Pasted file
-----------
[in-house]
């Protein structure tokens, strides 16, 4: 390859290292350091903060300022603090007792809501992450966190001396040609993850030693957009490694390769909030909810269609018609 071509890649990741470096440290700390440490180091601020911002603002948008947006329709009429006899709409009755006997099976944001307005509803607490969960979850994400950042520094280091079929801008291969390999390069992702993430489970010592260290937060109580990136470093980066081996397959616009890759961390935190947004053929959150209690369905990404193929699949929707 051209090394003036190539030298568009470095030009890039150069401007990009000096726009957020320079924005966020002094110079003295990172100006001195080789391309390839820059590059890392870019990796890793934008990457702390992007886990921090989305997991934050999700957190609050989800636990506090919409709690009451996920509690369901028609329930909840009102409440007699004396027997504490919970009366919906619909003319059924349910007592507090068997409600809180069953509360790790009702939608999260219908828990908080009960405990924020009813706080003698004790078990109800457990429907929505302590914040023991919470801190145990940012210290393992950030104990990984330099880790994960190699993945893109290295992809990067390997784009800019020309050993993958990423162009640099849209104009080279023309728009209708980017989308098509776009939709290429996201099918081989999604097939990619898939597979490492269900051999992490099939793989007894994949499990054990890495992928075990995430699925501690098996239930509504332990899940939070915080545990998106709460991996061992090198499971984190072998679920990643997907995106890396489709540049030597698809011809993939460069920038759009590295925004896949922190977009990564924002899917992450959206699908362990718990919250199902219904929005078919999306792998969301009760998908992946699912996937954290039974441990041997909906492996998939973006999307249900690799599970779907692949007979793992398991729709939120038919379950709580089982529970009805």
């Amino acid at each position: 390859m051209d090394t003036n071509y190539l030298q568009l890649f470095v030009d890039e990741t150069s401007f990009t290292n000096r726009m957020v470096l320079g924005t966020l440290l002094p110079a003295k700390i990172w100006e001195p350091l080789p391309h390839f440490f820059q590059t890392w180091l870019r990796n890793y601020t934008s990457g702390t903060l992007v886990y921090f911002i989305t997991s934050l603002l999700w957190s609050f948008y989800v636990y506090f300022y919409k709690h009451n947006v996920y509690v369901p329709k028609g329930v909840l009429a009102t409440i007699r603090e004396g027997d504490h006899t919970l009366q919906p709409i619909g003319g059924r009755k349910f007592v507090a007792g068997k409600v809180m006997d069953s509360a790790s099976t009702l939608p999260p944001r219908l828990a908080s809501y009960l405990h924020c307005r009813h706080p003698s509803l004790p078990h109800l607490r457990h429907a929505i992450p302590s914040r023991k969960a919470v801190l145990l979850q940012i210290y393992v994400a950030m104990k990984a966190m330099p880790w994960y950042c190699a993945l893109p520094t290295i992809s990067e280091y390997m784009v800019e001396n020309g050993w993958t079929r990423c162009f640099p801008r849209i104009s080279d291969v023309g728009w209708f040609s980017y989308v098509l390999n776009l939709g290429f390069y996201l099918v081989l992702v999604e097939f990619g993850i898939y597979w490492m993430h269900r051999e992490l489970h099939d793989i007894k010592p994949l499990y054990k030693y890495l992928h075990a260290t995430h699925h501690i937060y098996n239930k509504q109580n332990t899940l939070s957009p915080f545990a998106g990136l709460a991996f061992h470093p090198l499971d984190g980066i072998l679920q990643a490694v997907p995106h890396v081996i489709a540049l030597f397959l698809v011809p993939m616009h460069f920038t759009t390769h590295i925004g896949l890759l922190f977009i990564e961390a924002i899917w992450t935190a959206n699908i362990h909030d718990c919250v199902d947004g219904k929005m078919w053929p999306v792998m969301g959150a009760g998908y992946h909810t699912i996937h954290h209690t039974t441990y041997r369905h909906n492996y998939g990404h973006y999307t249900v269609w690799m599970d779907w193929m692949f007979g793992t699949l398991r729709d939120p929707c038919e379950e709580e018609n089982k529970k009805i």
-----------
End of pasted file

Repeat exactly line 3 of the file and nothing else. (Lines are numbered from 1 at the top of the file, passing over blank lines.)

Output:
């Amino acid at each position: 390859m051209d090394t003036n071509y190539l030298q568009l890649f470095v030009d890039e990741t150069s401007f990009t290292n000096r726009m957020v470096l320079g924005t966020l440290l002094p110079a003295k700390i990172w100006e001195p350091l080789p391309h390839f440490f820059q590059t890392w180091l870019r990796n890793y601020t934008s990457g702390t903060l992007v886990y921090f911002i989305t997991s934050l603002l999700w957190s609050f948008y989800v636990y506090f300022y919409k709690h009451n947006v996920y509690v369901p329709k028609g329930v909840l009429a009102t409440i007699r603090e004396g027997d504490h006899t919970l009366q919906p709409i619909g003319g059924r009755k349910f007592v507090a007792g068997k409600v809180m006997d069953s509360a790790s099976t009702l939608p999260p944001r219908l828990a908080s809501y009960l405990h924020c307005r009813h706080p003698s509803l004790p078990h109800l607490r457990h429907a929505i992450p302590s914040r023991k969960a919470v801190l145990l979850q940012i210290y393992v994400a950030m104990k990984a966190m330099p880790w994960y950042c190699a993945l893109p520094t290295i992809s990067e280091y390997m784009v800019e001396n020309g050993w993958t079929r990423c162009f640099p801008r849209i104009s080279d291969v023309g728009w209708f040609s980017y989308v098509l390999n776009l939709g290429f390069y996201l099918v081989l992702v999604e097939f990619g993850i898939y597979w490492m993430h269900r051999e992490l489970h099939d793989i007894k010592p994949l499990y054990k030693y890495l992928h075990a260290t995430h699925h501690i937060y098996n239930k509504q109580n332990t899940l939070s957009p915080f545990a998106g990136l709460a991996f061992h470093p090198l499971d984190g980066i072998l679920q990643a490694v997907p995106h890396v081996i489709a540049l030597f397959l698809v011809p993939m616009h460069f920038t759009t390769h590295i925004g896949l890759l922190f977009i990564e961390a924002i899917w992450t935190a959206n699908i362990h909030d718990c919250v199902d947004g219904k929005m078919w053929p999306v792998m969301g959150a009760g998908y992946h909810t699912i996937h954290h209690t039974t441990y041997r369905h909906n492996y998939g990404h973006y999307t249900v269609w690799m599970d779907w193929m692949f007979g793992t699949l398991r729709d939120p929707c038919e379950e709580e018609n089982k529970k009805i």